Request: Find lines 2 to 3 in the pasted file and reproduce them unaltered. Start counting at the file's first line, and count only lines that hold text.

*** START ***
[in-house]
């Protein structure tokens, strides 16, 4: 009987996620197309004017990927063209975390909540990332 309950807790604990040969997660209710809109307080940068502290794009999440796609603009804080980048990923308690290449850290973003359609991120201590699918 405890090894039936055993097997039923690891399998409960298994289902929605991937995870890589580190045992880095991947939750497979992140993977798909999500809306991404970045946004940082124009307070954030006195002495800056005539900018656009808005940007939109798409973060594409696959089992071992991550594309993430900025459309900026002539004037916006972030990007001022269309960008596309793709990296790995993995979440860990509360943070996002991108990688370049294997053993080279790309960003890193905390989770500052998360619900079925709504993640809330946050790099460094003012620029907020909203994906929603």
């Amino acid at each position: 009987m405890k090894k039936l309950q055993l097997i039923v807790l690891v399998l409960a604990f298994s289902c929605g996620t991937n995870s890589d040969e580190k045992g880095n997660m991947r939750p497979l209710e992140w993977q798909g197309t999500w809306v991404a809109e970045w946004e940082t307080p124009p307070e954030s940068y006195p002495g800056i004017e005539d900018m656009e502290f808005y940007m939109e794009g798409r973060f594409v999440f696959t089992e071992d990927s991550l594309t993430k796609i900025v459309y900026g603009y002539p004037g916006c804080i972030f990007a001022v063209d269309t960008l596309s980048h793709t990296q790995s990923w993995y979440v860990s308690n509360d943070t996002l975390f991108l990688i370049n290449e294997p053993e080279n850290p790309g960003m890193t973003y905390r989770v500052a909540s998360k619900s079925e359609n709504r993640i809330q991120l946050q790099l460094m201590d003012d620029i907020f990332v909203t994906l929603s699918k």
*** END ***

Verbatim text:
């Protein structure tokens, strides 16, 4: 009987996620197309004017990927063209975390909540990332 309950807790604990040969997660209710809109307080940068502290794009999440796609603009804080980048990923308690290449850290973003359609991120201590699918 405890090894039936055993097997039923690891399998409960298994289902929605991937995870890589580190045992880095991947939750497979992140993977798909999500809306991404970045946004940082124009307070954030006195002495800056005539900018656009808005940007939109798409973060594409696959089992071992991550594309993430900025459309900026002539004037916006972030990007001022269309960008596309793709990296790995993995979440860990509360943070996002991108990688370049294997053993080279790309960003890193905390989770500052998360619900079925709504993640809330946050790099460094003012620029907020909203994906929603």
């Amino acid at each position: 009987m405890k090894k039936l309950q055993l097997i039923v807790l690891v399998l409960a604990f298994s289902c929605g996620t991937n995870s890589d040969e580190k045992g880095n997660m991947r939750p497979l209710e992140w993977q798909g197309t999500w809306v991404a809109e970045w946004e940082t307080p124009p307070e954030s940068y006195p002495g800056i004017e005539d900018m656009e502290f808005y940007m939109e794009g798409r973060f594409v999440f696959t089992e071992d990927s991550l594309t993430k796609i900025v459309y900026g603009y002539p004037g916006c804080i972030f990007a001022v063209d269309t960008l596309s980048h793709t990296q790995s990923w993995y979440v860990s308690n509360d943070t996002l975390f991108l990688i370049n290449e294997p053993e080279n850290p790309g960003m890193t973003y905390r989770v500052a909540s998360k619900s079925e359609n709504r993640i809330q991120l946050q790099l460094m201590d003012d620029i907020f990332v909203t994906l929603s699918k």